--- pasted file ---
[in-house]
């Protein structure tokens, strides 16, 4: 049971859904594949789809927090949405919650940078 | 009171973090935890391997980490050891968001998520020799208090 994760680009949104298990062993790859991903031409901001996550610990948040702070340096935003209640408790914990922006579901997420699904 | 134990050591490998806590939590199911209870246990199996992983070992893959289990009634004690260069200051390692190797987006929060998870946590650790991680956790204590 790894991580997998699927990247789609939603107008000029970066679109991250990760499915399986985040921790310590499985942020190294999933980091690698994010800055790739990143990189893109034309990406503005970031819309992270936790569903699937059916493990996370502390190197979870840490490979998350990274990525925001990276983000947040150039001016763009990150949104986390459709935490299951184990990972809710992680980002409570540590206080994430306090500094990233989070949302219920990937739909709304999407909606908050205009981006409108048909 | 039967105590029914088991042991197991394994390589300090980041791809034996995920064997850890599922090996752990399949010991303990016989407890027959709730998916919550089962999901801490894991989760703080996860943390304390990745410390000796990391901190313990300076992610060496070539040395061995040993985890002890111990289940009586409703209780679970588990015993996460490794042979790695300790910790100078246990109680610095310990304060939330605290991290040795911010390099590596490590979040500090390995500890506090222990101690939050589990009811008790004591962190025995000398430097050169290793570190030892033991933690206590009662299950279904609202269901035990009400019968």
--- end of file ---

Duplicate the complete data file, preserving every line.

[in-house]
């Protein structure tokens, strides 16, 4: 049971859904594949789809927090949405919650940078 | 009171973090935890391997980490050891968001998520020799208090 994760680009949104298990062993790859991903031409901001996550610990948040702070340096935003209640408790914990922006579901997420699904 | 134990050591490998806590939590199911209870246990199996992983070992893959289990009634004690260069200051390692190797987006929060998870946590650790991680956790204590 790894991580997998699927990247789609939603107008000029970066679109991250990760499915399986985040921790310590499985942020190294999933980091690698994010800055790739990143990189893109034309990406503005970031819309992270936790569903699937059916493990996370502390190197979870840490490979998350990274990525925001990276983000947040150039001016763009990150949104986390459709935490299951184990990972809710992680980002409570540590206080994430306090500094990233989070949302219920990937739909709304999407909606908050205009981006409108048909 | 039967105590029914088991042991197991394994390589300090980041791809034996995920064997850890599922090996752990399949010991303990016989407890027959709730998916919550089962999901801490894991989760703080996860943390304390990745410390000796990391901190313990300076992610060496070539040395061995040993985890002890111990289940009586409703209780679970588990015993996460490794042979790695300790910790100078246990109680610095310990304060939330605290991290040795911010390099590596490590979040500090390995500890506090222990101690939050589990009811008790004591962190025995000398430097050169290793570190030892033991933690206590009662299950279904609202269901035990009400019968």